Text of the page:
NanoHeal: Development and Characterization of Cellulose Nanofibers from Musa acuminata x balbisiana (Cardaba) Banana Peels as an Antibacterial and Blood Coagulating Agent



  1. Avi Conerose Therese Serundo Malana
  2. Raphael David Bharwani Condor
  3. Kyra Jillian Langit Namor

The Philippines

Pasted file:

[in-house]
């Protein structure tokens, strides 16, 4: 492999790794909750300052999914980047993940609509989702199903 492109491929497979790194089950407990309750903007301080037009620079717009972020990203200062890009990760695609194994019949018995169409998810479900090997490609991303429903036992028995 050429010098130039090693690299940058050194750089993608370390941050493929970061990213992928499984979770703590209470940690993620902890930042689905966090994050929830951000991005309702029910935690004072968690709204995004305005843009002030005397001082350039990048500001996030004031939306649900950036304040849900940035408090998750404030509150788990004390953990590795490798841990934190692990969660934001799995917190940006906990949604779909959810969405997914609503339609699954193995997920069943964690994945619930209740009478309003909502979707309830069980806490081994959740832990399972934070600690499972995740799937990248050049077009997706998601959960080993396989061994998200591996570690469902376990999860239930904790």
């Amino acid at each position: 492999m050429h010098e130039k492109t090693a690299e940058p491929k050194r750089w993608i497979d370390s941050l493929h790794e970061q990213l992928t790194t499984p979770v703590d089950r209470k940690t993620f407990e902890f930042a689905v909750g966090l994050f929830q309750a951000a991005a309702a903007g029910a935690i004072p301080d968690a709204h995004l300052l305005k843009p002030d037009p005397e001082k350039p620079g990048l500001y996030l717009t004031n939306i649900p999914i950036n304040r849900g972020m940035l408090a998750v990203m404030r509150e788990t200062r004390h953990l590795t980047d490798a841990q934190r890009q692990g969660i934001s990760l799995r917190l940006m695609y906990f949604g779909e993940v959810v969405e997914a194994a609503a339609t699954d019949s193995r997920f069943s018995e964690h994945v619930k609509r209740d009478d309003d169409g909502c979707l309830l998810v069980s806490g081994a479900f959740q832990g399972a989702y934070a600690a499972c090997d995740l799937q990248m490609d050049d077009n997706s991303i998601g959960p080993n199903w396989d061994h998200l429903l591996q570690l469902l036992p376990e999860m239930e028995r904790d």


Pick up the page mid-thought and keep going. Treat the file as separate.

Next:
The use of synthesized inorganic materials in nanotechnology poses great danger towards people, raising the demand for organic materials to be developed instead. Cellulose nanofibers, which have unique properties and organic origin, have been seen as a great potential for various applications. Banana is an important fruit crop in the Philippines, and in exchange of its great mass production is the production of waste, such as its peels. This study synthesized cellulose nanofibers (CNF) from Musa acuminata x balbisiana (Cardaba) banana peels as an antibacterial and blood coagulating agent. Banana peels were collected, cleaned, steam exploded under pressure by autoclaving, bleached and then acid hydrolyzed to produce CNF. Scanning Electron Microscopy (SEM) was done to evaluate the surface morphology of the CNF. Antibacterial assay was assessed via paper disc diffusion technique. Blood clotting time was monitored using the standard slide method. SEM images showed fibers with diameters ranging from 20nm to 43nm. Data suggests that cellulose nanofibers were successfully developed. Results further revealed that CNF exhibits an antibacterial activity against S. aureus with a mean diameter of 9.29 mm zone of inhibition. Data indicates the potential of Cardaba peelings as organic material for medical applications.